On the other side of the lobby is a bizarre concoction of plastic that may be a 1960's vintage piece of hotel art, but looks more like a Chinese lantern in a crummy bar. This, according to the brochure, is "a lighted bubbling fantasia/water fountain." The effect is heightened by the fake Bird of Paradise flowers around the "fantasia's" base.
Across the street from this future Superfund site is the "Mark Twain Dinette and Drive-In Inc." To reduce the time we spent breathing the hotel's air, we ventured to the Dinette for dinner. The Dinette's doors are adorned with pictures of Samuel Clemens that, if accurate, would conclusively establish that Mr. Clemens was in fact a sea slug. Since the aroma of potato flakes and disinfectant was not the atmosphere we sought for dinner, we headed elsewhere.
Leaving the Dinette was a mistake. After 8:00 PM, there is no other place to eat dinner in downtown Hannibal. The bright side is that at least in Hannibal there are sidewalks. So many of the places we have visited no longer have hotels near their city centers. This means one is typically stranded in the middle of some car-dominated landscape.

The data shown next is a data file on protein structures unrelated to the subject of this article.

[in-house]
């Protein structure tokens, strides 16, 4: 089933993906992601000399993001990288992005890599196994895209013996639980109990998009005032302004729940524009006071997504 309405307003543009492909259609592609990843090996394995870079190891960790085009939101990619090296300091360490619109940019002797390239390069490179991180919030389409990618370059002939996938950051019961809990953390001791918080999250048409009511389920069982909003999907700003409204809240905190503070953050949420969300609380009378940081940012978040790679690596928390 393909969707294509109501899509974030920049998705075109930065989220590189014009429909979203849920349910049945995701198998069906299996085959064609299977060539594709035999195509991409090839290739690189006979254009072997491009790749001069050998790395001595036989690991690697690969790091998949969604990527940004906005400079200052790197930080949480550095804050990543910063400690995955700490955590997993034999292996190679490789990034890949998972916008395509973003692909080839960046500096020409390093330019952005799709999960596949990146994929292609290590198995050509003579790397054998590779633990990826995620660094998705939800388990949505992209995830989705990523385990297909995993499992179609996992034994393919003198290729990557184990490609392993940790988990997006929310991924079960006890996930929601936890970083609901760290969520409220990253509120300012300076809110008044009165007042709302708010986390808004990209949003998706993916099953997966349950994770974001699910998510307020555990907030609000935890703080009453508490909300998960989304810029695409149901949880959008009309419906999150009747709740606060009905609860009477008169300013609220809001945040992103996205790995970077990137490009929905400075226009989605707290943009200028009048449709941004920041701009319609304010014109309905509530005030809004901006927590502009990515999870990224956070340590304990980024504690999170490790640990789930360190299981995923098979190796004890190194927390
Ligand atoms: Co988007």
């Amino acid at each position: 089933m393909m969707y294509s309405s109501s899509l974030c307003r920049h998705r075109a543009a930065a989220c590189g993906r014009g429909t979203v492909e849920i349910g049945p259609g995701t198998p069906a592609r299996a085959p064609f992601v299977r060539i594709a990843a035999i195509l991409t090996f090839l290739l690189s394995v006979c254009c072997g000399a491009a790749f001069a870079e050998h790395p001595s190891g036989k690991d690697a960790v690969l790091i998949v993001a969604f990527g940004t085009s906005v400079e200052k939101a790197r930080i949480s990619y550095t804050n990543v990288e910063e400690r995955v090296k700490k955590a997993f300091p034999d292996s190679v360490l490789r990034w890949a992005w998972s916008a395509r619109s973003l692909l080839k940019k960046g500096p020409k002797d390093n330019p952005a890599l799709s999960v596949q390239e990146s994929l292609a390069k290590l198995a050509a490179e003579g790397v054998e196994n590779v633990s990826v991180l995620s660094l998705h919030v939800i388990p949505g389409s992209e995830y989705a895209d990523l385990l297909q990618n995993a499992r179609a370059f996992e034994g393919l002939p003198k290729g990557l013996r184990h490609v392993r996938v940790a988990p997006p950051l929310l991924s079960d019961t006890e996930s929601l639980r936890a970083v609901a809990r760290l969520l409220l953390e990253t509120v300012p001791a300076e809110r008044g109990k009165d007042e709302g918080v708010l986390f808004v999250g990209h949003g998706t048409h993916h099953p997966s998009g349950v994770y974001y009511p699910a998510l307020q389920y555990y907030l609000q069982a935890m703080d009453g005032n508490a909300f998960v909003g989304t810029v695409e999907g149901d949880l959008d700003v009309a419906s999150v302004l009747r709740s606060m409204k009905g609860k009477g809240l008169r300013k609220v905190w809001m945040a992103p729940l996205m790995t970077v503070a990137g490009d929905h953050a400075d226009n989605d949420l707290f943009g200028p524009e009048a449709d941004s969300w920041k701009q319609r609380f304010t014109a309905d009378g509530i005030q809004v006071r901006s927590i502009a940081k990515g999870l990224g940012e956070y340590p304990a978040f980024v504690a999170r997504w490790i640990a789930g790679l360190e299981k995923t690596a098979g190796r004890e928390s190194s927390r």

In keeping with Duncan's desire to relate an exotic itinerary to his school chums, we arrived in Hannibal after passing by Vermont, Estes Park, Warsaw, Denver, and Carthage.
Denver, Illinois is worth a mention, because it provides a wonderful lesson in political science. The History of Hancock County published in 1968 notes:
Denver has never been incorporated, the citizens being content with township and county government. We are proud of the fact that there has never been a saloon or tavern in the town, and that is why no doubt that they have never needed more government.